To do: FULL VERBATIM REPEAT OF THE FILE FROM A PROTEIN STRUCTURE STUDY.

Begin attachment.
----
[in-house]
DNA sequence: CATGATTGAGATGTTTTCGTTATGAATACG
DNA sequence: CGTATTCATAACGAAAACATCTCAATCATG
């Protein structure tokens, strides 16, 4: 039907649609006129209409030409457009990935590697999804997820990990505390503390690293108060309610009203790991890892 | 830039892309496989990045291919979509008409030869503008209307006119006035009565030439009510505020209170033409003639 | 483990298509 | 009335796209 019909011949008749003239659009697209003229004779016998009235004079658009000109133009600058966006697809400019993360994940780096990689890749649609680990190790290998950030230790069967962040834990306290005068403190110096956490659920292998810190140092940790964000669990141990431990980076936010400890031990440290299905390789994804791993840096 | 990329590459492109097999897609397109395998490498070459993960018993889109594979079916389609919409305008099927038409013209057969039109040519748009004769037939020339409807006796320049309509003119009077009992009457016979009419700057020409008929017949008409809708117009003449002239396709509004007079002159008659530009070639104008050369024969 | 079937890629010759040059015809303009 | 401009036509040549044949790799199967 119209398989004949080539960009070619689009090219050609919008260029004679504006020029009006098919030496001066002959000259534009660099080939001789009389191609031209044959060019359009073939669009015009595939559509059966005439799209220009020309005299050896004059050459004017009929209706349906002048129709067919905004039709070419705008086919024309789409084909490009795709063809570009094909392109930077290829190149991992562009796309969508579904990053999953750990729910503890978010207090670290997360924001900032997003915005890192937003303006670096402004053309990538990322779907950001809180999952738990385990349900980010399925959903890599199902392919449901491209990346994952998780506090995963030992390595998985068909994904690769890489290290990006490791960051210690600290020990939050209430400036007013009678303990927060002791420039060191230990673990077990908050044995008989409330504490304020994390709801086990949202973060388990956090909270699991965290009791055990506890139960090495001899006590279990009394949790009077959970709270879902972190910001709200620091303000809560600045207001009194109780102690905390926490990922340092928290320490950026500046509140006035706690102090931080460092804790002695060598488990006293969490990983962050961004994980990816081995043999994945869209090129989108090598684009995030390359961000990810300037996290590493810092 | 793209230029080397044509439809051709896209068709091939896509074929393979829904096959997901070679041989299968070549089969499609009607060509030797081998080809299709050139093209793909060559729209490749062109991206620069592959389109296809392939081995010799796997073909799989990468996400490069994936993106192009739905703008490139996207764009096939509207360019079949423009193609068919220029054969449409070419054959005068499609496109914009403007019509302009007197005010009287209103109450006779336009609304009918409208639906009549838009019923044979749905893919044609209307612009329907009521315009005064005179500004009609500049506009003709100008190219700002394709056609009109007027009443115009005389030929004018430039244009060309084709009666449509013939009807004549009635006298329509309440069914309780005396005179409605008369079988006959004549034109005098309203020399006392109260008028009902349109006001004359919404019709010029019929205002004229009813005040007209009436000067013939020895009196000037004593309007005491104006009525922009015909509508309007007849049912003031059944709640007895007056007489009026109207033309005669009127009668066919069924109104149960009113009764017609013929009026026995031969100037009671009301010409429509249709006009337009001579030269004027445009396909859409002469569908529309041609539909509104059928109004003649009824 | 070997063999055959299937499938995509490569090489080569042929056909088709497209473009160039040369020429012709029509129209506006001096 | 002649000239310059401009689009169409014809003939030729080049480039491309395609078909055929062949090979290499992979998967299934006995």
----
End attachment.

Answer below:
[in-house]
DNA sequence: CATGATTGAGATGTTTTCGTTATGAATACG
DNA sequence: CGTATTCATAACGAAAACATCTCAATCATG
């Protein structure tokens, strides 16, 4: 039907649609006129209409030409457009990935590697999804997820990990505390503390690293108060309610009203790991890892 | 830039892309496989990045291919979509008409030869503008209307006119006035009565030439009510505020209170033409003639 | 483990298509 | 009335796209 019909011949008749003239659009697209003229004779016998009235004079658009000109133009600058966006697809400019993360994940780096990689890749649609680990190790290998950030230790069967962040834990306290005068403190110096956490659920292998810190140092940790964000669990141990431990980076936010400890031990440290299905390789994804791993840096 | 990329590459492109097999897609397109395998490498070459993960018993889109594979079916389609919409305008099927038409013209057969039109040519748009004769037939020339409807006796320049309509003119009077009992009457016979009419700057020409008929017949008409809708117009003449002239396709509004007079002159008659530009070639104008050369024969 | 079937890629010759040059015809303009 | 401009036509040549044949790799199967 119209398989004949080539960009070619689009090219050609919008260029004679504006020029009006098919030496001066002959000259534009660099080939001789009389191609031209044959060019359009073939669009015009595939559509059966005439799209220009020309005299050896004059050459004017009929209706349906002048129709067919905004039709070419705008086919024309789409084909490009795709063809570009094909392109930077290829190149991992562009796309969508579904990053999953750990729910503890978010207090670290997360924001900032997003915005890192937003303006670096402004053309990538990322779907950001809180999952738990385990349900980010399925959903890599199902392919449901491209990346994952998780506090995963030992390595998985068909994904690769890489290290990006490791960051210690600290020990939050209430400036007013009678303990927060002791420039060191230990673990077990908050044995008989409330504490304020994390709801086990949202973060388990956090909270699991965290009791055990506890139960090495001899006590279990009394949790009077959970709270879902972190910001709200620091303000809560600045207001009194109780102690905390926490990922340092928290320490950026500046509140006035706690102090931080460092804790002695060598488990006293969490990983962050961004994980990816081995043999994945869209090129989108090598684009995030390359961000990810300037996290590493810092 | 793209230029080397044509439809051709896209068709091939896509074929393979829904096959997901070679041989299968070549089969499609009607060509030797081998080809299709050139093209793909060559729209490749062109991206620069592959389109296809392939081995010799796997073909799989990468996400490069994936993106192009739905703008490139996207764009096939509207360019079949423009193609068919220029054969449409070419054959005068499609496109914009403007019509302009007197005010009287209103109450006779336009609304009918409208639906009549838009019923044979749905893919044609209307612009329907009521315009005064005179500004009609500049506009003709100008190219700002394709056609009109007027009443115009005389030929004018430039244009060309084709009666449509013939009807004549009635006298329509309440069914309780005396005179409605008369079988006959004549034109005098309203020399006392109260008028009902349109006001004359919404019709010029019929205002004229009813005040007209009436000067013939020895009196000037004593309007005491104006009525922009015909509508309007007849049912003031059944709640007895007056007489009026109207033309005669009127009668066919069924109104149960009113009764017609013929009026026995031969100037009671009301010409429509249709006009337009001579030269004027445009396909859409002469569908529309041609539909509104059928109004003649009824 | 070997063999055959299937499938995509490569090489080569042929056909088709497209473009160039040369020429012709029509129209506006001096 | 002649000239310059401009689009169409014809003939030729080049480039491309395609078909055929062949090979290499992979998967299934006995």